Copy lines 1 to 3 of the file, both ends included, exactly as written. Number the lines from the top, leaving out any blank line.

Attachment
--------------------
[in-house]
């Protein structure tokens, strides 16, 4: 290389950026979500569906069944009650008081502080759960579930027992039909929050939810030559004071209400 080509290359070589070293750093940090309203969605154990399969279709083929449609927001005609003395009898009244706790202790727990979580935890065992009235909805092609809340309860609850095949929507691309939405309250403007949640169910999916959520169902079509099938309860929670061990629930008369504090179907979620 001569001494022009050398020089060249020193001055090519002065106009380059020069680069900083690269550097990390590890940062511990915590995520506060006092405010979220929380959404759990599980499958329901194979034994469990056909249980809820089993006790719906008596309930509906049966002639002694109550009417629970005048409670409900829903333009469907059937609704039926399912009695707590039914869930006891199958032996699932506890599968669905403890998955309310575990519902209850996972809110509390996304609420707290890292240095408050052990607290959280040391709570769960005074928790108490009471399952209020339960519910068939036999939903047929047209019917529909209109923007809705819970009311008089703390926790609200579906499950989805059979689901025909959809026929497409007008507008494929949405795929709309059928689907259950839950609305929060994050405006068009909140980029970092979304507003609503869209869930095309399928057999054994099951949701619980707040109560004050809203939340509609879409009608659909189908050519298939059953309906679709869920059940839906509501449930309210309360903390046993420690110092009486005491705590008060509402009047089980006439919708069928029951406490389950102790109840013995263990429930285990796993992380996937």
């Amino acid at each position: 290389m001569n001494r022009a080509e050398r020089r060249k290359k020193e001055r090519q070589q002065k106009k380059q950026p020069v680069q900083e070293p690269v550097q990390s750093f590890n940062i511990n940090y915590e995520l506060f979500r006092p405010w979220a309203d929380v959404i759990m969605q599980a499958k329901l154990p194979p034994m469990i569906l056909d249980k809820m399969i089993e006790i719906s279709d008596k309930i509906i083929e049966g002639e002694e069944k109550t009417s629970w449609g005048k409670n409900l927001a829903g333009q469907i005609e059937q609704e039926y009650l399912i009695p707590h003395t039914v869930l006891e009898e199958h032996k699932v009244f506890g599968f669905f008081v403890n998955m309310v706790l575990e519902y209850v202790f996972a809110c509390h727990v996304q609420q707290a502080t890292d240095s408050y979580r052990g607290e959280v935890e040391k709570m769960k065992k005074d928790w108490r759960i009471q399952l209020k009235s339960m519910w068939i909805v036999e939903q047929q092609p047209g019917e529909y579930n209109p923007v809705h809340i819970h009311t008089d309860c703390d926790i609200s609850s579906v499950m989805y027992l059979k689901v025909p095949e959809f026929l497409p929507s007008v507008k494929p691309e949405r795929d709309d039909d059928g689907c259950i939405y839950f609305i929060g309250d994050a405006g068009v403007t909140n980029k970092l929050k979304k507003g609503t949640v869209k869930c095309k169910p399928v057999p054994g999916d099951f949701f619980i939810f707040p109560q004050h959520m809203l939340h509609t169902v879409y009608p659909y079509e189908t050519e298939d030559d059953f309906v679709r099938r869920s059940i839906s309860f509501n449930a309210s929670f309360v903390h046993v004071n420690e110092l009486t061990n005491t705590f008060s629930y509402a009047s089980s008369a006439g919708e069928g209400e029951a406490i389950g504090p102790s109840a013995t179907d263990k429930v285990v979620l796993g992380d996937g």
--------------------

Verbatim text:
[in-house]
């Protein structure tokens, strides 16, 4: 290389950026979500569906069944009650008081502080759960579930027992039909929050939810030559004071209400 080509290359070589070293750093940090309203969605154990399969279709083929449609927001005609003395009898009244706790202790727990979580935890065992009235909805092609809340309860609850095949929507691309939405309250403007949640169910999916959520169902079509099938309860929670061990629930008369504090179907979620 001569001494022009050398020089060249020193001055090519002065106009380059020069680069900083690269550097990390590890940062511990915590995520506060006092405010979220929380959404759990599980499958329901194979034994469990056909249980809820089993006790719906008596309930509906049966002639002694109550009417629970005048409670409900829903333009469907059937609704039926399912009695707590039914869930006891199958032996699932506890599968669905403890998955309310575990519902209850996972809110509390996304609420707290890292240095408050052990607290959280040391709570769960005074928790108490009471399952209020339960519910068939036999939903047929047209019917529909209109923007809705819970009311008089703390926790609200579906499950989805059979689901025909959809026929497409007008507008494929949405795929709309059928689907259950839950609305929060994050405006068009909140980029970092979304507003609503869209869930095309399928057999054994099951949701619980707040109560004050809203939340509609879409009608659909189908050519298939059953309906679709869920059940839906509501449930309210309360903390046993420690110092009486005491705590008060509402009047089980006439919708069928029951406490389950102790109840013995263990429930285990796993992380996937």
């Amino acid at each position: 290389m001569n001494r022009a080509e050398r020089r060249k290359k020193e001055r090519q070589q002065k106009k380059q950026p020069v680069q900083e070293p690269v550097q990390s750093f590890n940062i511990n940090y915590e995520l506060f979500r006092p405010w979220a309203d929380v959404i759990m969605q599980a499958k329901l154990p194979p034994m469990i569906l056909d249980k809820m399969i089993e006790i719906s279709d008596k309930i509906i083929e049966g002639e002694e069944k109550t009417s629970w449609g005048k409670n409900l927001a829903g333009q469907i005609e059937q609704e039926y009650l399912i009695p707590h003395t039914v869930l006891e009898e199958h032996k699932v009244f506890g599968f669905f008081v403890n998955m309310v706790l575990e519902y209850v202790f996972a809110c509390h727990v996304q609420q707290a502080t890292d240095s408050y979580r052990g607290e959280v935890e040391k709570m769960k065992k005074d928790w108490r759960i009471q399952l209020k009235s339960m519910w068939i909805v036999e939903q047929q092609p047209g019917e529909y579930n209109p923007v809705h809340i819970h009311t008089d309860c703390d926790i609200s609850s579906v499950m989805y027992l059979k689901v025909p095949e959809f026929l497409p929507s007008v507008k494929p691309e949405r795929d709309d039909d059928g689907c259950i939405y839950f609305i929060g309250d994050a405006g068009v403007t909140n980029k970092l929050k979304k507003g609503t949640v869209k869930c095309k169910p399928v057999p054994g999916d099951f949701f619980i939810f707040p109560q004050h959520m809203l939340h509609t169902v879409y009608p659909y079509e189908t050519e298939d030559d059953f309906v679709r099938r869920s059940i839906s309860f509501n449930a309210s929670f309360v903390h046993v004071n420690e110092l009486t061990n005491t705590f008060s629930y509402a009047s089980s008369a006439g919708e069928g209400e029951a406490i389950g504090p102790s109840a013995t179907d263990k429930v285990v979620l796993g992380d996937g």